The administered dose of nanoparticles was calculated based on the assumption that an embryo would take up approximately 0. Neither the pre-implantation development of the embryos up to blastocyst stage was impaired, nor could a disregulation of various candidate genes for embryo development be found.

Especially with regard to silver nanoparticles, this result might seem surprising at first. However, our results support the findings of the above mentioned in ovo and in vivo studies [44,98,99,]. Our in vitro study used similar dosages as can be expected after in vivo exposure and we also obtained similar results. This further confounds the hypothesis that the effects seen in studies with direct embryonic exposure to silver nanoparticles derive from extremly high dosages of nanoparticles per embryo.

Therefore, to improve the predictive value of future in vitro studies the experimental design should involve the testing of dosages realistic for in vivo exposure scenarios. However, to facilitate this, more biodistribution studies need to be performed, which firstly should also work with dosages and application routes appropriate for the kind of particle tested and secondly actually include reproductive organs as well as embryos into their examinations. Figure 8: Blastocyst development rates after microinjection of nanoparticles into 2-cell-stage murine embryos AuNP-injection, AgNP-injection, sham injection, handling control adapted from [51].

Figure 8: Blastocyst development rates after microinjection of nanoparticles into 2-cell-stage murine embryos The results described in this review with regard to the reprotoxicology of gold and silver nanoparticles permit the following conclusions: i Exposure of reproduction relevant cells to gold and silver nanoparticles after systemic administration has been proven. However, a considerable uncertainty exists concerning the particles properties once they arrived at their site of action.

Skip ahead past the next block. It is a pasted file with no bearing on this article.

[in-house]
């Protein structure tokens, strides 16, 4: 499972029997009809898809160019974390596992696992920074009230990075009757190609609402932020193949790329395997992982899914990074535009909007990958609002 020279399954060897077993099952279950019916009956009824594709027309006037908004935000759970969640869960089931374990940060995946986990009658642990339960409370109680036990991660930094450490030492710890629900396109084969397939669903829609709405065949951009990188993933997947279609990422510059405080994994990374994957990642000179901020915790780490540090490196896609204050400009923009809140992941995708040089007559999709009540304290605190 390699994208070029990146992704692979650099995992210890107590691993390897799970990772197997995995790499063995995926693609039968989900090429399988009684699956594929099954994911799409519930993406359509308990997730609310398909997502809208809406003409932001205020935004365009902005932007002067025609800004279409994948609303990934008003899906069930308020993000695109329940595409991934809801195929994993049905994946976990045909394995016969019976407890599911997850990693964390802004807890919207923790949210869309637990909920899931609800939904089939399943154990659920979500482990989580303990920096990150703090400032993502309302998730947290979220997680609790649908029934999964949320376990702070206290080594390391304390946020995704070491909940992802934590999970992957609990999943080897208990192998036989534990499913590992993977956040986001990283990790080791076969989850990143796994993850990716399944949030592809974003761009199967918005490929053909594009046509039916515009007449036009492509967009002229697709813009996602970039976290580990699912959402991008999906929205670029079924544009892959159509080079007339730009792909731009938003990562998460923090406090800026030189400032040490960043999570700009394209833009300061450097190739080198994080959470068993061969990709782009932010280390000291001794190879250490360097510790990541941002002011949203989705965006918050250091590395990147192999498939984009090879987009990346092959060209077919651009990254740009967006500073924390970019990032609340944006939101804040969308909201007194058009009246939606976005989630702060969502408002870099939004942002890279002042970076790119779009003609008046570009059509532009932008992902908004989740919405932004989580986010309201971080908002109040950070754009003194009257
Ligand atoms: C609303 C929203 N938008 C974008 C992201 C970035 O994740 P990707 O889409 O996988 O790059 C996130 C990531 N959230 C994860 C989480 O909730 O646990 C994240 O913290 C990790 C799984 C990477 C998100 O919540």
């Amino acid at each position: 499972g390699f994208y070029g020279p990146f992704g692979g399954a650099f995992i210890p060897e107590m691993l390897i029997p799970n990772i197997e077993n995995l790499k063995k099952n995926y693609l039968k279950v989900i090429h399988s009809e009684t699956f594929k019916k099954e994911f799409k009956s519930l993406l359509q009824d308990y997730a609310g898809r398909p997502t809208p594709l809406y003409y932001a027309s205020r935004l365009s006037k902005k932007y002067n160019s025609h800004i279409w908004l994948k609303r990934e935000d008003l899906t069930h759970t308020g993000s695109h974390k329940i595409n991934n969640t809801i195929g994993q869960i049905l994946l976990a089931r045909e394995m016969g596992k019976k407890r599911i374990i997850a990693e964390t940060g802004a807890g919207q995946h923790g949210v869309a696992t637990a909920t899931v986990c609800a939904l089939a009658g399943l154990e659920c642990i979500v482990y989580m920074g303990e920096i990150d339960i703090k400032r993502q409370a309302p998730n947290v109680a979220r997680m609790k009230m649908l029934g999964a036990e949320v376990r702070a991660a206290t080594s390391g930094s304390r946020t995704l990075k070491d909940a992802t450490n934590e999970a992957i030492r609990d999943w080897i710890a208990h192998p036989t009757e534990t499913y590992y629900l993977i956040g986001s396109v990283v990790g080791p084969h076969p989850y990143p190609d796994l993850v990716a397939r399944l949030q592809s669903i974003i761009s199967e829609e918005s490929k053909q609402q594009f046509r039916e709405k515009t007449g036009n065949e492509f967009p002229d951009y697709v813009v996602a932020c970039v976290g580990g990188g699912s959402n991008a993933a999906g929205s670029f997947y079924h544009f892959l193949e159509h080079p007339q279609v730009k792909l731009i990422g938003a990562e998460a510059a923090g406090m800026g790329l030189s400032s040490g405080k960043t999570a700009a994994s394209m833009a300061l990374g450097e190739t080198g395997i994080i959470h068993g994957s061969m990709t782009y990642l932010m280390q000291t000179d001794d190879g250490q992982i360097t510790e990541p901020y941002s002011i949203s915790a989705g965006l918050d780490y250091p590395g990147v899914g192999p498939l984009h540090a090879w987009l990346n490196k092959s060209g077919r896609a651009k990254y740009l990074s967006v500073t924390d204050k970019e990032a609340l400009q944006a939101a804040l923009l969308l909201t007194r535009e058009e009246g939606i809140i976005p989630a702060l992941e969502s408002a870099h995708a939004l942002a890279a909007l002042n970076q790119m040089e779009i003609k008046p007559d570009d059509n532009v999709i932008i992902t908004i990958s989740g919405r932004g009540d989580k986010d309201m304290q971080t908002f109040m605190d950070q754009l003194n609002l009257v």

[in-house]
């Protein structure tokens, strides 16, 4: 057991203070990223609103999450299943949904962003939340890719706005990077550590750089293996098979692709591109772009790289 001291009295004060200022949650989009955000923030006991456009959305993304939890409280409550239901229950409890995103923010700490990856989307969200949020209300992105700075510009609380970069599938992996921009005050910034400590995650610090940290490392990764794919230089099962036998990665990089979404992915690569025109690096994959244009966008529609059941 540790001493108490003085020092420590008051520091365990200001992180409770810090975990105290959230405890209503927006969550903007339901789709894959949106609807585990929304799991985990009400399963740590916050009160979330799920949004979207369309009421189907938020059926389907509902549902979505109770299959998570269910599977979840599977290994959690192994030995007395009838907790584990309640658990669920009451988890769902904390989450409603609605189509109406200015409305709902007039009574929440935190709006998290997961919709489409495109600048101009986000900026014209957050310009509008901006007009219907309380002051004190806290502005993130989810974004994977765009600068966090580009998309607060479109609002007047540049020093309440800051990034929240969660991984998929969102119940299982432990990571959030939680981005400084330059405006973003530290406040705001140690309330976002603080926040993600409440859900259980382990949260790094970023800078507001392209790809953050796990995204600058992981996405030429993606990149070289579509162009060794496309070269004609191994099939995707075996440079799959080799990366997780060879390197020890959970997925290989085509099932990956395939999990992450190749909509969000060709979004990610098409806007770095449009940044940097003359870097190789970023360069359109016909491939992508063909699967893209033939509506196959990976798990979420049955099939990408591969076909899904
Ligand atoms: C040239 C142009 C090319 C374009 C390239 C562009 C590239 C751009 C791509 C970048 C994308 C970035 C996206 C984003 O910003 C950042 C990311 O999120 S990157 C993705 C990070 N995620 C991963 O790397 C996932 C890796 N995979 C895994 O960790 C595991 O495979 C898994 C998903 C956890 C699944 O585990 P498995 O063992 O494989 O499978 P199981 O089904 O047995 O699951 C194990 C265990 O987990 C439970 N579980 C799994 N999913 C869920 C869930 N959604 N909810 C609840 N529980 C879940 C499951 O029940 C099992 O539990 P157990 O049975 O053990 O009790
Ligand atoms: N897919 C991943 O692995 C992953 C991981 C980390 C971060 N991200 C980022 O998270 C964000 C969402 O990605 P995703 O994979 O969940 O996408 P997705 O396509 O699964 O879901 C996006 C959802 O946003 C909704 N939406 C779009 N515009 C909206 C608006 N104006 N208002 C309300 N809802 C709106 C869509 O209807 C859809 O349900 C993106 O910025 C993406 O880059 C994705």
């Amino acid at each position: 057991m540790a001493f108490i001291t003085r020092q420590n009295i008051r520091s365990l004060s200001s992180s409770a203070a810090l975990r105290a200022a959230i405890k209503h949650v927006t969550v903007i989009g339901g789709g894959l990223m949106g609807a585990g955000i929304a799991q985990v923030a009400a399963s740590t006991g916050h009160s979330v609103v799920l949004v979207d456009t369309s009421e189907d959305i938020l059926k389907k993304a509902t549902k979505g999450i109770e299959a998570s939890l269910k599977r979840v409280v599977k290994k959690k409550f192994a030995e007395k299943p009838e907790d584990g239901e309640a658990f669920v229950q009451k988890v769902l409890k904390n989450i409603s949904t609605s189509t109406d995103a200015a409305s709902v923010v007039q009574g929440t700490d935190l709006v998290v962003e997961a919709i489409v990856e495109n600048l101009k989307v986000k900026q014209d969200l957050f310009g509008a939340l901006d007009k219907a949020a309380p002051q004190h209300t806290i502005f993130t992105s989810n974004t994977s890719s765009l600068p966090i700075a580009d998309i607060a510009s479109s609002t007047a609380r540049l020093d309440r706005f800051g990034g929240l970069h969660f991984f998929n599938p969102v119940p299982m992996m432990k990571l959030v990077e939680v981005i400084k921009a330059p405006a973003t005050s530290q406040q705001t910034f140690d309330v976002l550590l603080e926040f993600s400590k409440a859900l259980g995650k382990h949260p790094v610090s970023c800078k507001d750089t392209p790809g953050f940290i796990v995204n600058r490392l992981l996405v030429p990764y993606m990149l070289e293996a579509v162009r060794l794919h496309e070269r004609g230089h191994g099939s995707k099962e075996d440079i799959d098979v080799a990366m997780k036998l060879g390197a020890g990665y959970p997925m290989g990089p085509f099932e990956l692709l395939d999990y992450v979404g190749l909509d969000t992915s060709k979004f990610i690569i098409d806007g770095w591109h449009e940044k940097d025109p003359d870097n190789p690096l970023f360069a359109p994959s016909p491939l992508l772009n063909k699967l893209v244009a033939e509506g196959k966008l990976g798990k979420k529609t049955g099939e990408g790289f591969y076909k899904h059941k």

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  • Especially the surface molecules, which likely define the bio-identity of the particles, will probably have changed after biodistribution compared to the pristine particles. Cellular internalisation depends on cell type as well as particle composition. Spermatozoa showed no evidence of particle uptake at all. Oocytes preferentially internalised pure gold nanoparticles, while gold—silver alloy particles as well as pure silver nanoparticles where mainly found in the cumulus cells surrounding the oocytes.

    However, even gold nanoparticles were observed to be toxic to spermatozoa in a concentration dependent manner, in case the nanoparticles possess surface properties that allow direct contact with the sperm plasma membrane. Protein coronas seem to inhibit such contact.

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    A clearly defined toxic threshold is difficult to determine though, as silver nanoparticle toxicity also depends on particle size as well as particle composition. The latter could distinctly been shown by employing gold—silver alloy colloids as model nanoparticles. Spermatozoa have been shown to be considerable more resistant towards silver nanoparticle derived toxicity, which might be explained by the unique metabolism spermatozoa feature compared to other cells. Future research should aim to establish clear specifications which nanoparticle dose can be expected to be toxic under consideration of particle characteristics obtained under relevant biological conditions.

    Additionally, nanoparticle toxicity should not only be asssessed considering cell viability but also concerning functional aspects. To this purpose the investigation of nanotoxicology on reproductive cells provides an ideal tool.

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    Reinhard Zellner. Kues, Stephan Barcikowski and Detlef Rath. Twitter: BeilsteinInst. Beilstein J. Toggle navigation. Please enable Javascript and Cookies to allow this site to work correctly! Ulrike Taylor.